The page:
Smith, Peter Moore 1965-

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SMITH, Peter Moore 1965-

PERSONAL: Born 1965, in Panama; married, wife's name Brigette (a graphic designer). Education: Columbia University, B.A.; Northern Arizona University, M.Ed.; University of Iowa Writer's Workshop, M.F.A.

ADDRESSES: HomeNew York, NY. Agent—c/o Author Mail, Little, Brown, 1271 Avenue of the Americas, New York, NY 10020.

CAREER: Short-story writer and novelist.

AWARDS, HONORS: Pushcart Prize, 2000, for "Oblivion, Nebraska."


Raveling, Little, Brown (New York, NY), 2000.

Los Angeles, Little, Brown (New York, NY), 2005.

Contributor to literary journals, including American Literary Review, Writer's Forum, and Greensboro Review.

SIDELIGHTS: A prize-winning short-story writer, Peter Moore Smith has proven himself to be a novelist with a taste for wounded characters struggling to fit in. In Raveling, the main character, Pilot Airie—his father is an airline pilot—is a schizophrenic haunted by memories of a younger sister, Fiona, who disappeared when he was a child. His mother is a medical specialist who is losing her eyesight and apparently her mind. By contrast, his brother Eric is a successful neurosurgeon with a know-it-all air. When Pilot returns home to help care for his mother, his psychotherapist, Katherine Jane De Quincey-Joy, accompanies him and soon begins an affair with Eric. As Pilot tries to "ravel" together the threads of his family's tragic history as part of his own healing process, his parents and brother are forced to confront their own memories. Katherine too is drawn into the mystery, as she tries to find the truth beneath her patient's delusions. For a Publishers Weekly reviewer, the "book is too disorganized and illfocused to be an effective thriller, and too determined to provide some lurid chills to be the imaginative literary fiction it aspires to." In contrast, Booklist reviewer Connie Fletcher found the novel to be a "haunting blend of mystery and magical realism," and Library Journal contributor Craig Shufelt commended it as a "wonderfully simple, engaging, and well written story."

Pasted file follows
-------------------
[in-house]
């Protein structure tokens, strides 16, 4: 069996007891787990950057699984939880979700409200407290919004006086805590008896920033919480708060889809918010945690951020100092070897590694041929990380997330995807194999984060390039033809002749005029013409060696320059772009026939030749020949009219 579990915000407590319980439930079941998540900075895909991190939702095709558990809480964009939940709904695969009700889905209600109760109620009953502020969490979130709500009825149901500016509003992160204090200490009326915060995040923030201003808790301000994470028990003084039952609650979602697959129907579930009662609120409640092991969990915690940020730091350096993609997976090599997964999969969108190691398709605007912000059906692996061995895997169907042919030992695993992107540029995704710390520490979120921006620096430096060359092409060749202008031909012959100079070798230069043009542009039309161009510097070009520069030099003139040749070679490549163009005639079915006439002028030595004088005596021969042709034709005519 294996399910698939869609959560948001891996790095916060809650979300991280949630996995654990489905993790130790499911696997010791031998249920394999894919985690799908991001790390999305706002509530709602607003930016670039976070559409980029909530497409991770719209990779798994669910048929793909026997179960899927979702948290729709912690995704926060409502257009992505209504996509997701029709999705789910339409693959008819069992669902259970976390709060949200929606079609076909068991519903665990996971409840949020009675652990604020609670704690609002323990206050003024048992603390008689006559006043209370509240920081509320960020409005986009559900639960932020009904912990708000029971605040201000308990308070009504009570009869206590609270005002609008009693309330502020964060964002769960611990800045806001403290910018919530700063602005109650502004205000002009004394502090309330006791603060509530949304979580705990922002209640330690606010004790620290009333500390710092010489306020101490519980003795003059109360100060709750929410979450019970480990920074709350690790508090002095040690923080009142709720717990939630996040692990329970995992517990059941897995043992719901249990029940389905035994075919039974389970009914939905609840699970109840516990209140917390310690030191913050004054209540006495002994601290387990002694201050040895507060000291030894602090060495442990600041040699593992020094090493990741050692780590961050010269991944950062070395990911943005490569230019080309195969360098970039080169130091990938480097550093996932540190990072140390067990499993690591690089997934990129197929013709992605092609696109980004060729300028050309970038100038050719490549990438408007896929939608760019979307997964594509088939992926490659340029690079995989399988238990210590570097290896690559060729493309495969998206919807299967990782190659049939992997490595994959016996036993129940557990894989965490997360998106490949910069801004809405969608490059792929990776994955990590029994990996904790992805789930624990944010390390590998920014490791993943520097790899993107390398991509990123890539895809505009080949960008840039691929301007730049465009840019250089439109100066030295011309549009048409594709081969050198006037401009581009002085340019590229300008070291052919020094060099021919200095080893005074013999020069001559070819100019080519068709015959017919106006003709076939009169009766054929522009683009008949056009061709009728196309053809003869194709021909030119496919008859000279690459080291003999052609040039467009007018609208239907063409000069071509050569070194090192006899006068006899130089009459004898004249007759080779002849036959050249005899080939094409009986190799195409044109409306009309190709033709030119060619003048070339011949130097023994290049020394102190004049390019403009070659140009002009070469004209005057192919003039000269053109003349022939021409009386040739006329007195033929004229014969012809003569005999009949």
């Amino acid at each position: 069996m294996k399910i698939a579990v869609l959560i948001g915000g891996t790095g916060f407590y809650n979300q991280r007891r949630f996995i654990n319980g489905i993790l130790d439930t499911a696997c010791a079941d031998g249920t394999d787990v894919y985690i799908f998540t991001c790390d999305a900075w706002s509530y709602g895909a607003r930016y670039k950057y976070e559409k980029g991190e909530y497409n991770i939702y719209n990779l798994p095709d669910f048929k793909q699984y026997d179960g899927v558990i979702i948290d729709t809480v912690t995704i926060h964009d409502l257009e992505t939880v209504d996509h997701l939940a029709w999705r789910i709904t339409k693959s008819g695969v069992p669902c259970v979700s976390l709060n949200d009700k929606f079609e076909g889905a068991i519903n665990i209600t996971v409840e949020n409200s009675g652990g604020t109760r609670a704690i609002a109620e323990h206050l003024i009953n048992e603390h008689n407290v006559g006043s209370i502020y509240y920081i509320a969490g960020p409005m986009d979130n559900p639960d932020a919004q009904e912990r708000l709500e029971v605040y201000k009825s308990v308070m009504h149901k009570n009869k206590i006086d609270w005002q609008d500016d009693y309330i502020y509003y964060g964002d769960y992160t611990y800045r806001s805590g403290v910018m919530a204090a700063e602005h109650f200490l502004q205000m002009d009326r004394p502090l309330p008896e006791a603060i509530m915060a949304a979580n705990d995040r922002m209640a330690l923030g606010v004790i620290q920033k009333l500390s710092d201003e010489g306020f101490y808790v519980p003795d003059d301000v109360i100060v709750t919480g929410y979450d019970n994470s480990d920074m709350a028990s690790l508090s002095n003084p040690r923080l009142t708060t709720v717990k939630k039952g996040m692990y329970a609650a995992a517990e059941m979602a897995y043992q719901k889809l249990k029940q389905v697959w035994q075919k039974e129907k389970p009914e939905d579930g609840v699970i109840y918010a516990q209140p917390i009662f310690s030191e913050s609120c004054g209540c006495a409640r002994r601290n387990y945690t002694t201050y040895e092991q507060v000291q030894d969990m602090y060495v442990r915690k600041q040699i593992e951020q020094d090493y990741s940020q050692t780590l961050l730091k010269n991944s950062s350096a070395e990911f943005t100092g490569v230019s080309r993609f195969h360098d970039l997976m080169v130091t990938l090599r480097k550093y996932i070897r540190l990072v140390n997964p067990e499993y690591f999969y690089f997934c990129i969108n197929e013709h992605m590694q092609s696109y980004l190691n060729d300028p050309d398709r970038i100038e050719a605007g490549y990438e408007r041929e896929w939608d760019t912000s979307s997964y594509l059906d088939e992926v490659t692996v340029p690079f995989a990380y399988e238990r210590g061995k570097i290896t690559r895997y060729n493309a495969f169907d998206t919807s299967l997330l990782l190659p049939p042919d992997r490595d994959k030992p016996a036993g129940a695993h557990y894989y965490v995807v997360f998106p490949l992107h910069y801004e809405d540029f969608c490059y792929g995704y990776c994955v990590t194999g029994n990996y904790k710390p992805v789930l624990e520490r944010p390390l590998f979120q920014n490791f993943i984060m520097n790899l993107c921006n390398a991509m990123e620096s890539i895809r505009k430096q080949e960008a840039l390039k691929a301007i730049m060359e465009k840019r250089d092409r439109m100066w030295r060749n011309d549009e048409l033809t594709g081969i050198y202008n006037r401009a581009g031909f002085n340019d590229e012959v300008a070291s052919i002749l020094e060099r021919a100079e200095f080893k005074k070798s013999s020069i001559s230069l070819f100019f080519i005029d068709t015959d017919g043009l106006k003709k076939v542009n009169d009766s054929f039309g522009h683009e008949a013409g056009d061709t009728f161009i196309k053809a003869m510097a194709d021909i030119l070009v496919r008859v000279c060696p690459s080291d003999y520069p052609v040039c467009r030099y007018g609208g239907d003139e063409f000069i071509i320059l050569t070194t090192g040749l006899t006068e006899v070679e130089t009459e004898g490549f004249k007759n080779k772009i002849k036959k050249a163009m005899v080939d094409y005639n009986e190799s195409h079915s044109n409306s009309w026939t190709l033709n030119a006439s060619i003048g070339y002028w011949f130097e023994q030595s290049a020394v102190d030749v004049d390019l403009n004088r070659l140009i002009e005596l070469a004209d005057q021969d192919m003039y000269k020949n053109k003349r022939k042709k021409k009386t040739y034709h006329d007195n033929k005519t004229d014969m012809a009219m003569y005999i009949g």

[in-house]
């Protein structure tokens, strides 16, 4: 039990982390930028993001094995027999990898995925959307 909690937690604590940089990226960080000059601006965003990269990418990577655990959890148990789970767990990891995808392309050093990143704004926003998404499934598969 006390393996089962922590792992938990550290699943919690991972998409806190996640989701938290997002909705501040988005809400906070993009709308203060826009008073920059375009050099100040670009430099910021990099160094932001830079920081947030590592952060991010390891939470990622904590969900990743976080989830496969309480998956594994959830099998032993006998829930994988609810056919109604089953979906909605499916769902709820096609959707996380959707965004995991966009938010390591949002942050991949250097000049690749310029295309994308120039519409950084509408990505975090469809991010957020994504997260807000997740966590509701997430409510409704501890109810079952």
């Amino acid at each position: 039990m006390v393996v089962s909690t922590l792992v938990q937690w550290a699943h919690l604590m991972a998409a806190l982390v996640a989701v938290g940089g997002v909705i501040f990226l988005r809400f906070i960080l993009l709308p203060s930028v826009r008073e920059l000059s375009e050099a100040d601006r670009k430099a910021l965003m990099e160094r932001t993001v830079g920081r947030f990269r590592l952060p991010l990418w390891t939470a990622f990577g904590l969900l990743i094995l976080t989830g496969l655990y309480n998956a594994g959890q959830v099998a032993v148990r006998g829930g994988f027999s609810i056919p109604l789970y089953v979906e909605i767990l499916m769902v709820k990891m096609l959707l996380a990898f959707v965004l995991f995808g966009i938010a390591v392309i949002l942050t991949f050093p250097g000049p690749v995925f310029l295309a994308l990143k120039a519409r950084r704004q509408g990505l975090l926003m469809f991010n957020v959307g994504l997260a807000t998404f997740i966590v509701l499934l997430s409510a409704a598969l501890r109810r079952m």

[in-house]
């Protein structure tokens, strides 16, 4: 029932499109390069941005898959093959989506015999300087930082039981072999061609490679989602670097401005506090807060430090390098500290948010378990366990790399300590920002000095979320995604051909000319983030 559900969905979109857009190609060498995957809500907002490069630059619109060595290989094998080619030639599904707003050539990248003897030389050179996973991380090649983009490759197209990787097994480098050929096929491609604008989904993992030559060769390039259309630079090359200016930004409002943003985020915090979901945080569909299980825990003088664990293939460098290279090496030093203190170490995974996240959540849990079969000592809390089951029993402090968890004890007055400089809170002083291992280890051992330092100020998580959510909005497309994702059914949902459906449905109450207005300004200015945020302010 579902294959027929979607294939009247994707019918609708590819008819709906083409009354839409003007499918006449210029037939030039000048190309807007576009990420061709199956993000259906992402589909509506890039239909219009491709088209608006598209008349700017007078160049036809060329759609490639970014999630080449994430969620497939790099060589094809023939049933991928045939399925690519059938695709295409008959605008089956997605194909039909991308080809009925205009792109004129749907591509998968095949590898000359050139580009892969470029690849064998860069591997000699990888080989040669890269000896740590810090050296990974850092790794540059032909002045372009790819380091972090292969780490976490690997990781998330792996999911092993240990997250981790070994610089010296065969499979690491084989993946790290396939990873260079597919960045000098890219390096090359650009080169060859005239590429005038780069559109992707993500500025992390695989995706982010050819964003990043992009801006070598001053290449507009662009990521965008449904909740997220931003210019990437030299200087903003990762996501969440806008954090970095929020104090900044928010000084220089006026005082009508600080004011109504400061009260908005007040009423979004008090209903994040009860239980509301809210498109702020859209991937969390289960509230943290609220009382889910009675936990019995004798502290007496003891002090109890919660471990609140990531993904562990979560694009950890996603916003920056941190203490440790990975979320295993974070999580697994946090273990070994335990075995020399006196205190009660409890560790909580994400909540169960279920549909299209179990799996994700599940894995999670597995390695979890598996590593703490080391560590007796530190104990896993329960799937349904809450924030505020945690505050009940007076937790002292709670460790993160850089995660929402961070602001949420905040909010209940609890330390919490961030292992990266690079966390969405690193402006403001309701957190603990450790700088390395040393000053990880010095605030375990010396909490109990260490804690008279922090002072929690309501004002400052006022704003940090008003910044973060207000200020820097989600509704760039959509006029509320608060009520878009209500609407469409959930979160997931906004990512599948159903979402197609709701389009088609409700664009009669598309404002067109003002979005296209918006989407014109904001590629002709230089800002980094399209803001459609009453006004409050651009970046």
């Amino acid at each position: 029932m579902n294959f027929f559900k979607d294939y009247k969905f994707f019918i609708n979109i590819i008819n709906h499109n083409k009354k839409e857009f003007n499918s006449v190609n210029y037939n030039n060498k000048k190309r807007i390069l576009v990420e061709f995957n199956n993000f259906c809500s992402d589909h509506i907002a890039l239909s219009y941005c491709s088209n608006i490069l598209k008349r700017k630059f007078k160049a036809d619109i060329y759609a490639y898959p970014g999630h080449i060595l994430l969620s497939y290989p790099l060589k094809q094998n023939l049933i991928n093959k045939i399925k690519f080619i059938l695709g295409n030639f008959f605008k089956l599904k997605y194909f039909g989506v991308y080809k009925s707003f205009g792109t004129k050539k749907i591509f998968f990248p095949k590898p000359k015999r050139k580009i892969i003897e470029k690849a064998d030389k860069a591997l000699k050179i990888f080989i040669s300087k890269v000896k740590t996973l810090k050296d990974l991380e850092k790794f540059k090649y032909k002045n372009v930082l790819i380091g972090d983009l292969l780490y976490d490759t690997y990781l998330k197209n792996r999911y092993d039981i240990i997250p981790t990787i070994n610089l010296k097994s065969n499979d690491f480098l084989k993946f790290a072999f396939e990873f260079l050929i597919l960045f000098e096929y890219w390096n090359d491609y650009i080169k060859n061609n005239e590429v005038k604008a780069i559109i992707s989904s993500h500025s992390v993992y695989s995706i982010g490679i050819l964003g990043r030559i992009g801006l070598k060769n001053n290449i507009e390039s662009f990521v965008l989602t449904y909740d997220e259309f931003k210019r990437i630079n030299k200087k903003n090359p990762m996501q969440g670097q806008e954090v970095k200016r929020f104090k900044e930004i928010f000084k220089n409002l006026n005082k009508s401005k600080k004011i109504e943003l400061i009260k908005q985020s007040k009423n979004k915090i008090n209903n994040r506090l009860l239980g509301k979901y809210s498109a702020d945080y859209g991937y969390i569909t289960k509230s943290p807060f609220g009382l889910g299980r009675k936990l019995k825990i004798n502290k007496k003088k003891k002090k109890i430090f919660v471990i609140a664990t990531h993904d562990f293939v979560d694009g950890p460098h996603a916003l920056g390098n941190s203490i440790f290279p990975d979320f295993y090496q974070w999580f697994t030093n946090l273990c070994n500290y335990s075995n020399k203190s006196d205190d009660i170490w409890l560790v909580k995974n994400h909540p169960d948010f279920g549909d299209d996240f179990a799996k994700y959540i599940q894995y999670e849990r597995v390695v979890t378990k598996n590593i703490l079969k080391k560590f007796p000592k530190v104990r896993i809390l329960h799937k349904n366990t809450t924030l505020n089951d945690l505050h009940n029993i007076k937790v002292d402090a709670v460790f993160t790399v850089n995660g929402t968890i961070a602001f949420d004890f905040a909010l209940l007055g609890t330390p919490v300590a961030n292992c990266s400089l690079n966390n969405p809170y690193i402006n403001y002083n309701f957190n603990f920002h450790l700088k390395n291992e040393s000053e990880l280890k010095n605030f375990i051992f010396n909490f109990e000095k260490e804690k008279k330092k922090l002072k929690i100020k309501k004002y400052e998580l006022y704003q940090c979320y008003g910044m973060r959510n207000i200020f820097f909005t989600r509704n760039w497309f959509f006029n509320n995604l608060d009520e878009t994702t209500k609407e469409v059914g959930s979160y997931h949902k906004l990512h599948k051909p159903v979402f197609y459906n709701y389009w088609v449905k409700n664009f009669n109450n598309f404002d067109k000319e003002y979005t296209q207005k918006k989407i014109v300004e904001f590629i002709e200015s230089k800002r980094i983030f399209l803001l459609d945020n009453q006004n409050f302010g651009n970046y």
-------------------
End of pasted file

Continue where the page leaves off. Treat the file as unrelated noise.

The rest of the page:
If Pilot Airie is a difficult and unreliable character, Angel Veronchek, the central figure in Smith's novel, Los Angeles, is positively unpleasant. As Joe Hartlaub put it in Bookreporter online, "Angel, who is in his early 30s, is not the kind of guy you're going to spend much time with." Not that it is entirely his fault. An albino with a strong sensitivity to sunlight and a chemical imbalance which is treated with various drugs, he spends his days sitting in an apartment in his underwear watching the director's cut of Blade Runner. While he is working on a never-finished screenplay, his wealthy producer father pays all the bills. Then one day, a beautiful exotic dancer named Angela moves in next door, and the two develop an unlikely friendship and even a romance. Then Angel gets a late-night phone call from Angela, who can only say his name before she is cut off, and with that, she vanishes from his life. Angel is forced to finally emerge from his apartment to search for the beautiful Angela, who becomes more and more elusive the more he discovers about her. He even comes to doubt her very existence, wondering if he invented her in a drug-fueled haze. For a Publishers Weekly reviewer, the resulting "moody and atmospheric psychological thriller embraces the noir aesthetic that's so much a part of the city's history." MBR Bookwatch contributor Harriet Klausner concluded, "this deep look at reality is a two-edged sword that makes Peter Moore Smith's tale compelling albeit with a warning label that the 'star' is as gloomy a protagonist as one will find."



Booklist, May 15, 2000, Connie Fletcher, review of Raveling, p. 559; November 1, 2000, Nancy Spillman, review of Raveling, p. 559; November 1, 2004, David Wright, review of Los Angeles, p. 469.

Kirkus Reviews, October 1, 2004, review of Los Angeles, p. 936.

Library Journal, May 1, 2000, Craig Shufelt, review of Raveling, p. 155; February 1, 2005, Susan Clifford Braun, review of Los Angeles, p. 70.

MBR Bookwatch, February, 2005, Harriet Klausner, review of Los Angeles.

Publishers Weekly, May 22, 2000, review of Raveling, p. 72; October 25, 2004, review of Los Angeles, p. 25.

ONLINE, (April 14, 2005), Somer Robb, review of Raveling; Jack Goodstein, review of Los Angeles., (April 14, 2005), Joe Hartlaub, review of Los Angeles.

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Smith, Peter Moore 1965-

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